From Iceland — Our Own Worst Enemy

Our Own Worst Enemy

Published September 8, 2014

Our Own Worst Enemy

Greetings, readers! It’s time for another classic edition of “Someone Who Came Here As A Tourist Before Moving Here Tells You How You Should Really Be Running The Country!” Continuing this month’s theme: tourism!

You know what I think this country needs? More fences! And gates, with security guards and ticket takers around every beautiful natural site. And access passes! And pay toilets. And an army of inspectors rifling through tourists’ backpacks looking for hidden candy bars and measuring their cars’ petrol levels to make sure they’ll be buying enough while they’re here.

And also, I’m an idiot!

You may be getting the impression right now that I’m being facetious.

The reason people want to do something about the “tourism problem” is because people fear the country being turned from something they love into some kind of Arctic Disneyland. So why should we fight the problem by willingly doing it to ourselves?

Don’t like the fact that downtown is being transformed into a Hotel Metropolis? Don’t like seeing places like NASA and Faktorý torn down, or  watching housing in 101 Reykjavík disappear? Then elect people who won’t approve permits for hotels in 101.There’s no reason why hotels have to be concentrated in a place we don’t want them just because builders will pay the most for that land.

Don’t like private landowners turning natural treasures into profit centers? Then enforce the laws that require unrestricted access to our natural treasures.They can still make a profit just like everyone else, through tourism-related services (shops, restaurants, fuel, etc).

Want to be able to fund maintenance and facility construction at popular sites, and want the people responsible for causing those costs to pay for it? Then make a fund, levy taxes to support that fund, and choose your taxes based on what sort of people are causing the expenses (hotel taxes, port fees, etc). And if fewer tourists come because of it? That just makes the problem even easier.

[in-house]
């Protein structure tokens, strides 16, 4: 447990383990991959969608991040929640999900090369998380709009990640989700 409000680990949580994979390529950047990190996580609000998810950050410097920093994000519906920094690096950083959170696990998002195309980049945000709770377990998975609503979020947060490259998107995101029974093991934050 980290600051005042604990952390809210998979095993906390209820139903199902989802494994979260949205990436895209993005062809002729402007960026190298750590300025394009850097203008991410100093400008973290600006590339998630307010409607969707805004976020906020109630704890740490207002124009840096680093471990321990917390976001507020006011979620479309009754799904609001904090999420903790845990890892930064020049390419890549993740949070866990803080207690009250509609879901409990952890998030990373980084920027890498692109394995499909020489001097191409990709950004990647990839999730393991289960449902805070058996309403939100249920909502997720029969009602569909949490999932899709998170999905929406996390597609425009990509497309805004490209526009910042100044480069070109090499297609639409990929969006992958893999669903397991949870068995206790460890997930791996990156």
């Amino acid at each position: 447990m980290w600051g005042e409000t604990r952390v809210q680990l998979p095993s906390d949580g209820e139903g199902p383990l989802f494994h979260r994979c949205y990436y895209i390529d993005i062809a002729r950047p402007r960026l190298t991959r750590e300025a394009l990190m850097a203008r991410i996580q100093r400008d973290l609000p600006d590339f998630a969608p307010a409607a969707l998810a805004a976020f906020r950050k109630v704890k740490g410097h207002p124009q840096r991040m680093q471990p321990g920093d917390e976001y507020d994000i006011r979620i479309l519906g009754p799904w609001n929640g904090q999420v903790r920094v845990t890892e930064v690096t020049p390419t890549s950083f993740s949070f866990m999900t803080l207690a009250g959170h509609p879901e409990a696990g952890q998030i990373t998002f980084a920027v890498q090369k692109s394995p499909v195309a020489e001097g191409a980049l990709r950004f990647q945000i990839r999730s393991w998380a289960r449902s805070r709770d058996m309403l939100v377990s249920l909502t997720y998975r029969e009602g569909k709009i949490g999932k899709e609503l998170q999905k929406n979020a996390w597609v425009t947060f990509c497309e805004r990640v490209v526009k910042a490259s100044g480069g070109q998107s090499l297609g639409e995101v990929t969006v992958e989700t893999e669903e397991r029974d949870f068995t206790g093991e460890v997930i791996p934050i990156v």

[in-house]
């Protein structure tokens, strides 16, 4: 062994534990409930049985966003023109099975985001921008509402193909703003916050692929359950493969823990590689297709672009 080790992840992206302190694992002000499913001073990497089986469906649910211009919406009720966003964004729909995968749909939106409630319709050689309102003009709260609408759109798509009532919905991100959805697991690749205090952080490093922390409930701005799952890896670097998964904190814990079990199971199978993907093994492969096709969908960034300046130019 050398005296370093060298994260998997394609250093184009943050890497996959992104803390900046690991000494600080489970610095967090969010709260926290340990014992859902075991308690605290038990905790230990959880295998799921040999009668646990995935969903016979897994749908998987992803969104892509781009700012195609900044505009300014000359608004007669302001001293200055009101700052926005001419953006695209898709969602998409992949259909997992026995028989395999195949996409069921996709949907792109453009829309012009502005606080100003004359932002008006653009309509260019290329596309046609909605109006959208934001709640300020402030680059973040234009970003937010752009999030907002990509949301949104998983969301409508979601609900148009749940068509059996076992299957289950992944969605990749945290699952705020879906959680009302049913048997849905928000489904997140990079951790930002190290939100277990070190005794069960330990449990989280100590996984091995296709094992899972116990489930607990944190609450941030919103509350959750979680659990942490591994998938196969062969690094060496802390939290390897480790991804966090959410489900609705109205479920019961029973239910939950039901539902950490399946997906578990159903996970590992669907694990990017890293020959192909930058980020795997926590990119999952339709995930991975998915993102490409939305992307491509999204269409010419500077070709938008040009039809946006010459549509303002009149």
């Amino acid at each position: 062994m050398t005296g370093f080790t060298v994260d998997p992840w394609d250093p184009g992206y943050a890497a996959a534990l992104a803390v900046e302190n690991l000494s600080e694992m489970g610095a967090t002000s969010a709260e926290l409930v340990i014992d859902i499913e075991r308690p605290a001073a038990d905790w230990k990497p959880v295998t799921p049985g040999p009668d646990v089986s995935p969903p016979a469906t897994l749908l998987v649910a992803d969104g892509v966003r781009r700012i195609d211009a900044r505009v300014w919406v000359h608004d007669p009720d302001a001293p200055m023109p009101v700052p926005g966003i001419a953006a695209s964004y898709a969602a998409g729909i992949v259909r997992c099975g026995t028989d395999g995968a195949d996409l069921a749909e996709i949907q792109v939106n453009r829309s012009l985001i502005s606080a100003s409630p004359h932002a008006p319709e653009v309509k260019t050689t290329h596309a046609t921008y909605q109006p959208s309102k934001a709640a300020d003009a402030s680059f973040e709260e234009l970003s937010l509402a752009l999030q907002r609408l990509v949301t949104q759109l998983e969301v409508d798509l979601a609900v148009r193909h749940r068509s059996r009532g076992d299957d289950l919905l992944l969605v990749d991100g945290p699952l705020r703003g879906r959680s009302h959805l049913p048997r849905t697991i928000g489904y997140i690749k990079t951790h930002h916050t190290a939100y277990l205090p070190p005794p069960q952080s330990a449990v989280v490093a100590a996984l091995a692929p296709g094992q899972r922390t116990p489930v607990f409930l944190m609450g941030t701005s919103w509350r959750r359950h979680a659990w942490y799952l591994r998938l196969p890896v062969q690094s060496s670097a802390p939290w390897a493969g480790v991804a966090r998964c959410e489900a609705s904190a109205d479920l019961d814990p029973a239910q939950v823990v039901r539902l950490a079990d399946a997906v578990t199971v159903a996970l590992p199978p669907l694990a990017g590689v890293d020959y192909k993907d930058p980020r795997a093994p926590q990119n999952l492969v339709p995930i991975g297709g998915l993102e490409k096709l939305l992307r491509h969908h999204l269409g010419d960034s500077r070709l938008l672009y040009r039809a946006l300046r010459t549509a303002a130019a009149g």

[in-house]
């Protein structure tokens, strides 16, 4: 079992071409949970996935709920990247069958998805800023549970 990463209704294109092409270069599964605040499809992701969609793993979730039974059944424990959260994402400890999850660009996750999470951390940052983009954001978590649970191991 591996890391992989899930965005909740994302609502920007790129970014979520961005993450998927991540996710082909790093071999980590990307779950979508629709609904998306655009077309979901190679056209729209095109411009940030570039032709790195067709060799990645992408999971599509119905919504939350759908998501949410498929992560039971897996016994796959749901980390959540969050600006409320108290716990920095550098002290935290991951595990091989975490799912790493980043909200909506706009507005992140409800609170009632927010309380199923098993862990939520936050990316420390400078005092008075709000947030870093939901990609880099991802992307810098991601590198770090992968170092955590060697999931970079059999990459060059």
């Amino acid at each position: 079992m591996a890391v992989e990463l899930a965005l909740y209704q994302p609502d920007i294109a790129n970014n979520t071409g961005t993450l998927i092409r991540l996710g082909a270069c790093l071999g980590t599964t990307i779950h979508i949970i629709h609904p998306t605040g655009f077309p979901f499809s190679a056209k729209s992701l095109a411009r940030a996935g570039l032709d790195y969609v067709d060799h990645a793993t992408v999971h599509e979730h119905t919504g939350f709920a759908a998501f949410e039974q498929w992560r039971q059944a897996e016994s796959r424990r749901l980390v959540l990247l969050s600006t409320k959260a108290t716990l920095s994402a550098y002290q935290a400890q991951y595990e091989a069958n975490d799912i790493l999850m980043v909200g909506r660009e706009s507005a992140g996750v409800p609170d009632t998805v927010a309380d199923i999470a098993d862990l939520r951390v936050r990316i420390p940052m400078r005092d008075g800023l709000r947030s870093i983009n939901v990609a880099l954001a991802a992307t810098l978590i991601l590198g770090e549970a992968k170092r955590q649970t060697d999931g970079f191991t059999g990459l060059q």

Want to make sure money is distributed equitably rather than just to big landowners? Then let anyone apply for reimbursement, with documentation about how much their land is being used, what funding they need for maintenance or new facilities, etc. A committee can evaluate all requests and distribute funds appropriately.

No, I don’t want to live in a land where every last thing that looks pretty is fenced off. Where people are employed in jobs that accomplish nothing other than hindering people from seeing things or harassing tourists, when there are so many productive things that labour can do here. I love my country, my home, and I don’t want to see it become… well, “Not Iceland.”

Because, in the end, it’s not tourists who will ruin things for us. It’s we ourselves.

We don’t have to impersonate everyone else.

“But private landowners in America and mainland Europe regularly charge people to see natural wonders!” So?

“But our hotel taxes are already high compared to America and Europe.” So?

“But it’s common in America and Europe to charge people to use the restroom.” So?

“But it’s common in….” Look, I don’t care. Why do we have to pretend to be America or mainland Europe? Why can’t we just be Iceland? Regardless of what treaties or associations we join, we don’t have to pretend to be anyone else.

We need to make the country that we want to live in.

I’m not arguing from ignorance here. I myself am a landowner. Just a couple days ago I went out to work on a fence and found that someone had apparently camped on my land. It wasn’t so much that they had done it without my permission, or that they had flattened my grass for their tent. It wasn’t even the fact that they had littered, or burned half a square meter of grass to the ground with their campfire. No, what got me most was that they dug up a tree I had just planted and threw it aside to make the area I had cleared for it their fire pit.

Does that make me hate all tourists and want extreme enforcement against them all? No.

Just ignoring that I don’t know whether they were Icelanders or foreigners (and let’s not kid ourselves, Icelanders don’t always behave like angels), you reap what you sow. If I had to choose between tourists never using my land, or me getting to experience the beauty all across this country, is that even a contest? Of course I’d choose the latter.

And I truly believe most tourists are considerate and are not trying to ruin things for others, even if the occasional bad apple is out there. Plus, I’m a little flattered that tourists think enough of the beauty of my land to want to camp there—even I’m a bit angry at these particular tree-killers.  😉

In short? Let’s not ruin Iceland to save it.

Our Own Worst Enemy Karen Pease is a software developer who began seeking work and a residence permit after her experiences traveling around Iceland, finally succeeding and moving in early 2012. While her days are taken up providing support and development for air traffic control systems, her free time goes toward the music scene, hiking, forestry, and the early stages of building an eco-friendly earth home.

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